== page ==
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Montage Mountain is Hiring!

Montage is GROWING! Big plans ahead for Montage Mountain Resorts and we are looking for the best...

Pocono Garlic Festival | Sept. 5 & 6, 10am to 6pm

Celebrating 21 years of Pocono Garlic. The Pocono Garlic Festival will once again fill the Poconos...

23rd Annual Seven Springs Wine Festival, August 28-30, 2015

SEVEN SPRINGS, Pa. – Thirty-one wineries from all over the Keystone state will gather at Seven...

PR: 11-2007 Pennsylvania Ski Jobs/Ski Careers

Pennsylvania Ski Jobs/Ski Careers

White Haven, PA-November, 2007-The last Pennsylvania ski resort to see the sun rise in the east is Seven Springs. But when it does, Dick Barron is standing somewhere near the mountaintop, taking in a breathtaking scene. It’s one he’s absorbed for nearly 37 years. That’s how long he’s been working in the ski industry, all of it at Seven Springs where he started as a patroller, straight out the Army.

But Dick is just one of many career employees in an industry that most people enter simply to work in an outdoor environment while earning some money and of course, a lot of free skiing.

At Camelback Mountain in the eastern Poconos, Bill Toy never thought he’d see a lifetime career when he showed up for his first day as a lift operator at the age of 19. That was 33 years ago. Bill is now Camelback’s Mountain Operations Manager.

It’s an experience shared by Tim Koons at central Pennsylvania’s Liberty Mountain. It was 37 years ago that Tim, still in high school and lured by the prospect of free skiing, took a job in the rental shop. As he rose to manager of the shop after graduation, he recalls, “I never thought this would be a career. I just liked to ski. But then I thought, there may be something here.”

All three and others like them found that magic “something” and never looked back. They rose through the ranks from lift operators, snow makers and rental shop technicians to top management. The common thread among them is a “hands on” attitude. Dick Barron isn’t roaming the Seven Springs Mountain summit at dawn just for the spectacular view that takes in downtown Pittsburgh. Now, Director of Ski Operations, he wants to see for himself the consistency of the newly made snow and quality of the overnight grooming. “It’s a matter of pride.” For Barron, every day on that mountain is a “Wow” day, where “Twelve hours go by so fast, it doesn’t seem like work.”

It’s amazing how similar their stories become. Bill Toy at Camelback also talks about, “pride” and “walking up and down Margie’s Delight all night, making 2 feet of powder.” Bill is referring to the mountain’s most challenging slope. And then he beams, “When morning comes and I hear the first skiers of the day just hooting and hollering as they come down that trail, that’s when I really feel I’ve accomplished something.”
Incidentally, Bill notes, “The guy who taught me to make snow is still here and still working at the mountain.”

The rewards go far beyond just pride in a job well done. At Liberty Mountain Tim Koons recalls, “I met my wife here.  She worked in sales. She’s still here. We now have an 18 year old son and a 10 year old daughter. They both grew up skiing here. How can it get better than that?”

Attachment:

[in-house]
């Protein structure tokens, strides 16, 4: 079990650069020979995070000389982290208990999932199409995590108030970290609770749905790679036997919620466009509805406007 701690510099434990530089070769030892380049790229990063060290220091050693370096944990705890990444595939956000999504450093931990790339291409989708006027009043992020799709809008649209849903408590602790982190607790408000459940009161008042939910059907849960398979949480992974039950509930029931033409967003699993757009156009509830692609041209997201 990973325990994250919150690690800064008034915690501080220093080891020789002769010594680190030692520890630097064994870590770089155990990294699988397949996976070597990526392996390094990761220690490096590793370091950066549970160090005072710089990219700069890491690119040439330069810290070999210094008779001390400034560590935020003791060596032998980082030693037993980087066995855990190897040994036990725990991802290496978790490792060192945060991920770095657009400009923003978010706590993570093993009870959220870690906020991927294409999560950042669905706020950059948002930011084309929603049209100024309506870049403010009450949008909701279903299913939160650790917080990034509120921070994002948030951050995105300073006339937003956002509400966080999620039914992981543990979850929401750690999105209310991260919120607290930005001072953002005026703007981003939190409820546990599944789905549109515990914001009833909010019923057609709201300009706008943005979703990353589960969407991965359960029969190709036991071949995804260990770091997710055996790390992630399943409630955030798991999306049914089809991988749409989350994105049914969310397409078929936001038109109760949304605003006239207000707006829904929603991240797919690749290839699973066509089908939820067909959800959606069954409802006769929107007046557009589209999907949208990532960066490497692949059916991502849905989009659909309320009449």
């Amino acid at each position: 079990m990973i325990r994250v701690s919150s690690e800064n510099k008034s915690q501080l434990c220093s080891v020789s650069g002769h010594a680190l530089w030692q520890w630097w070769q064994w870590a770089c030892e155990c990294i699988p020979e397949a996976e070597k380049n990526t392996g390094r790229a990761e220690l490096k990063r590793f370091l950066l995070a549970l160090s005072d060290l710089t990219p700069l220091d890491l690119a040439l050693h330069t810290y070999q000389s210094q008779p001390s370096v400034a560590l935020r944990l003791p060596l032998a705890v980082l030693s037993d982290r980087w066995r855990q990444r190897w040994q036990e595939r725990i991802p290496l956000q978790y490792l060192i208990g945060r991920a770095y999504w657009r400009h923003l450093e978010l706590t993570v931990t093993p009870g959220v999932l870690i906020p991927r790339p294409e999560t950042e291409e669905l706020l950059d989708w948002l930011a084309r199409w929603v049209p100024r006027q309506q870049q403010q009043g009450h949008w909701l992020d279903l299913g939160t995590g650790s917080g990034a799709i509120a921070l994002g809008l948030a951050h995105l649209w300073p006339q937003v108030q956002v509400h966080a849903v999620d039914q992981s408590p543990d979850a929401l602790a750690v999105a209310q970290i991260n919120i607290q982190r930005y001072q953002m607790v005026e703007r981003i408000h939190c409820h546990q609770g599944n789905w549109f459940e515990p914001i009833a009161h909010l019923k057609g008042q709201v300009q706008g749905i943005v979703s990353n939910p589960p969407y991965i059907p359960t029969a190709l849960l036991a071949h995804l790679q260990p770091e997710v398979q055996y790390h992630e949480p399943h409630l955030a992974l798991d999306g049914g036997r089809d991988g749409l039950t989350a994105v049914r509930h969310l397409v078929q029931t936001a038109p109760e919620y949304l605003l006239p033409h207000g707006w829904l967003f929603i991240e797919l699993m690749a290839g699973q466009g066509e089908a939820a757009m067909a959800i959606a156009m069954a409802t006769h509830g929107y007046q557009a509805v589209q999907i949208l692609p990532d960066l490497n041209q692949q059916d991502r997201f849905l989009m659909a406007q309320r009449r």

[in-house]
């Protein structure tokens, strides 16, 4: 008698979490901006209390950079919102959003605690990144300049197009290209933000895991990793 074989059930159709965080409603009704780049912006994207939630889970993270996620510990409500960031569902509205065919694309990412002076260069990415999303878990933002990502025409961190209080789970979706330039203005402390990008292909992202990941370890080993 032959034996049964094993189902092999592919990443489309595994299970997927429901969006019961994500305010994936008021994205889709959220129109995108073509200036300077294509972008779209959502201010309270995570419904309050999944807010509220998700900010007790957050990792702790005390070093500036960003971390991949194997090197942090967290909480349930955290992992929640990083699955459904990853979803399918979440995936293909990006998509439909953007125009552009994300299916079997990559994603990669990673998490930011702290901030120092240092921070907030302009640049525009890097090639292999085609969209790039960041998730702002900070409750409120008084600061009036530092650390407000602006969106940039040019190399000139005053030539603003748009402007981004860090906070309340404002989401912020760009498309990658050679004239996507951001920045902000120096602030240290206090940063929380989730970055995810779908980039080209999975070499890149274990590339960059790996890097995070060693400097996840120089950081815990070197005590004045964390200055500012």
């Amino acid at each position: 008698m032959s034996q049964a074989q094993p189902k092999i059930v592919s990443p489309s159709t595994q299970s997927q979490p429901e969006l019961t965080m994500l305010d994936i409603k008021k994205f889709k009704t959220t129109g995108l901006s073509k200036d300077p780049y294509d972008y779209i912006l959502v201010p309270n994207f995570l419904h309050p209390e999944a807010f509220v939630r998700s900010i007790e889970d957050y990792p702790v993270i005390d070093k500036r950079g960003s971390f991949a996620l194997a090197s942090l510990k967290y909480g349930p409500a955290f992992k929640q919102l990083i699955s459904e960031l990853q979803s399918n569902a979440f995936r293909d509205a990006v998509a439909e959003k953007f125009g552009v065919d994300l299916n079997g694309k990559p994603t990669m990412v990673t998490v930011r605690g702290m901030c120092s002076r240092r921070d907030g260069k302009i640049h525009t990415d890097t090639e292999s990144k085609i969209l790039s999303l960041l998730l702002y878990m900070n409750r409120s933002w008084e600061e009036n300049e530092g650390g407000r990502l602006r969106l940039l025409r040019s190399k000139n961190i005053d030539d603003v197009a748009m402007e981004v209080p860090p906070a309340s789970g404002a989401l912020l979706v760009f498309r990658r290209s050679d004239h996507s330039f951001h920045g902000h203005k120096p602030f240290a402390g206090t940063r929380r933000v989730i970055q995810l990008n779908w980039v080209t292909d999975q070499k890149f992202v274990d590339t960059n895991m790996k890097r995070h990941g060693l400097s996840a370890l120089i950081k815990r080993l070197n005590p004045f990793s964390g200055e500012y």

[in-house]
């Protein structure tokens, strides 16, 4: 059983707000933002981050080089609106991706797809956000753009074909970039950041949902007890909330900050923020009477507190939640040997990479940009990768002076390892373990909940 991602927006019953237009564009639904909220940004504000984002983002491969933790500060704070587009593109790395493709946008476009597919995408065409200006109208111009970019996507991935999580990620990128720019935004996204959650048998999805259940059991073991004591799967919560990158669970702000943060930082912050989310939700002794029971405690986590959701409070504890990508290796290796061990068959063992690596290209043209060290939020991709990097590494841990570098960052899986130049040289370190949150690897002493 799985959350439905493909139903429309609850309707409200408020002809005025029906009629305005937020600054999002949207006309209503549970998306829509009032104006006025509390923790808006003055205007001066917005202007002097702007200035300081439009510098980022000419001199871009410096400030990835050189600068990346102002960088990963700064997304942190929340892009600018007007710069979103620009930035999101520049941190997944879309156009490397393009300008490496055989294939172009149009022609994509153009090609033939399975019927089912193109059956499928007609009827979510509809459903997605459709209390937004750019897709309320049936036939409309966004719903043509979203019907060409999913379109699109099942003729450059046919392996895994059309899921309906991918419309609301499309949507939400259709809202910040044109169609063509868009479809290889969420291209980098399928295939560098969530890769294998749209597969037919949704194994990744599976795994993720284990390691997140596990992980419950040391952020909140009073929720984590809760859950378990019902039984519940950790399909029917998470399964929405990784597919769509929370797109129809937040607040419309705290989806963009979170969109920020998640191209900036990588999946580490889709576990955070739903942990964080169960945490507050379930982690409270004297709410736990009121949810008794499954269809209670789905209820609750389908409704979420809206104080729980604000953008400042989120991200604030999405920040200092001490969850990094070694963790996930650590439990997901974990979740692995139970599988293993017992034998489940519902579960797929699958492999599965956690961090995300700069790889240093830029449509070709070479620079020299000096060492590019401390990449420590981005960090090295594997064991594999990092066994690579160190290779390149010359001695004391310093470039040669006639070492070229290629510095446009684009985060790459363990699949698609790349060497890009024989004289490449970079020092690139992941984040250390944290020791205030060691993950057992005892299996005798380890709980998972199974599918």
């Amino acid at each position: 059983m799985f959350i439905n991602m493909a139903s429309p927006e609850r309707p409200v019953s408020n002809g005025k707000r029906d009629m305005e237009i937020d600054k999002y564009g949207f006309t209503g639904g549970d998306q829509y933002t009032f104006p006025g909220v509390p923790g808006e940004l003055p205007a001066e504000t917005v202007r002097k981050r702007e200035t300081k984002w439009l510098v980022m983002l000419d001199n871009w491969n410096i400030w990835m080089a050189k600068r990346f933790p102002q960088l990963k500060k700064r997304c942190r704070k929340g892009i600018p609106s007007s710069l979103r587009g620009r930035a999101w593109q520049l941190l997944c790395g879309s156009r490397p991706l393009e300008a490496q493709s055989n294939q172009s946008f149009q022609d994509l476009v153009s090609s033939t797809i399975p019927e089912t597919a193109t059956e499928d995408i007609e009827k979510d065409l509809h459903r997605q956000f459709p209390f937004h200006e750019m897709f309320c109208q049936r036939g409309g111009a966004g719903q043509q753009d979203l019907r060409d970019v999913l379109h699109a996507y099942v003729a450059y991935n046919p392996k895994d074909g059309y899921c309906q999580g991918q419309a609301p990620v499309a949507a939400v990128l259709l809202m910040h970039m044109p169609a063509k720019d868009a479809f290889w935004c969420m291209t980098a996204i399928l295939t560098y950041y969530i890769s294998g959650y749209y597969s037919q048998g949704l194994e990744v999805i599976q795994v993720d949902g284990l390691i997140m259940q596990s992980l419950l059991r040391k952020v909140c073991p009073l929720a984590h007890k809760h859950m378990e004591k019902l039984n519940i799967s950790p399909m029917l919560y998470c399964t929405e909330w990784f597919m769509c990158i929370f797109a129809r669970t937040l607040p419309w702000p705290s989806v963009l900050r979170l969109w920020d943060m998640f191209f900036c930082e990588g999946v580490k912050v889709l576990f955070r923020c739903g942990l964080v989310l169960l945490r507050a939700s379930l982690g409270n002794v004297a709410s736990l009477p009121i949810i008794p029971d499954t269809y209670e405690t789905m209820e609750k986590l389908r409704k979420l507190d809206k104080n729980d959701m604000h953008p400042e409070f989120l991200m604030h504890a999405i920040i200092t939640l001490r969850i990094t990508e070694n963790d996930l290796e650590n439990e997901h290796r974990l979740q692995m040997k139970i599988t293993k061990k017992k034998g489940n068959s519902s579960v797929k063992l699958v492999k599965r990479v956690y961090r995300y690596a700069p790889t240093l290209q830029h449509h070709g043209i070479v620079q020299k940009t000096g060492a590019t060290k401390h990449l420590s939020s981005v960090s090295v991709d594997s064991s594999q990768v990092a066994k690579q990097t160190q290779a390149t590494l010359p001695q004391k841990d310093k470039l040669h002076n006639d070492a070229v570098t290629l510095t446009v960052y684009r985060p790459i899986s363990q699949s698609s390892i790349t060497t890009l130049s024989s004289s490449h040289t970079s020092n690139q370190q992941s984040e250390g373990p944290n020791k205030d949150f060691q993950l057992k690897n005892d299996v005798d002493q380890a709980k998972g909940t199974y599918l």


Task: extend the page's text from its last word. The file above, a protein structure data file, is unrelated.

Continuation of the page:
As Base Manager, Koons is responsible for everything from restaurants and retail to the tubing chutes. While Liberty is his lifetime occupation, he’s also confident that his experience in skiing would let him move to any part of the business world including building trades, food service, hospitality and retail.

Right now as ski resorts across Pennsylvania are looking for winter staff and young prospective employees see free skiing in their future, what are the chances for a career rather than a short run job?

Bill Toy envisions more changes coming to the industry including new generations of snow making systems that will require new generations of operators and managers. Youngsters who have a, “solid work ethic”, he says, “will have the same chance I had to make a career of it.”

Dick Barron, who has seen the skier count at Seven Springs go from 300 a day to 12,000 also sees career opportunities in the industry. But he points out, “the needs of the business today are more challenging and so is the path to management.”

For Barron, Tim Koons and Bill Toy, careers in skiing are “satisfying” and “filled with variety.” And by the way, they still enjoy free skiing.

And so, if you just happen to be looking for a job at a ski area this winter, check out your favorite resorts web pages for job openings and job fairs. You’ll find positions on and off the mountain. Check out the Pennsylvania Ski Area Association web site at: www.skipa.com for convenient links to each member area.

And remember, it could be more than just a job. It could be the start of a career.

The Pennsylvania Ski Areas Association (PSAA), consisting of member ski areas statewide, is a non-profit organization that was developed to promote and serve the Pennsylvania Ski Industry.

Contact: LINDA IRVIN, Executive Director
Pennsylvania Ski Areas Association

Alpine Mountain, Bear Creek Ski & Rec Area, Big Boulder, Blue Knob Ski Area, Blue Mountain, Camelback Ski Area, Crystal Lake, Ski Center
Eagle Rock Resort, Elk Mountain, Hidden Valley Resort, Jack Frost Mountain, Liberty Mountain Resort, Mystic Mountain at Nemacolin, Seven Springs Mountain Resort, Shawnee Mountain, Ski-Big Bear, Ski Denton, Ski Roundtop, Ski Sawmill, Snö Mountain, Tanglwood Ski Area, Tussey Mountain Ski Area, Whitetail Resort.

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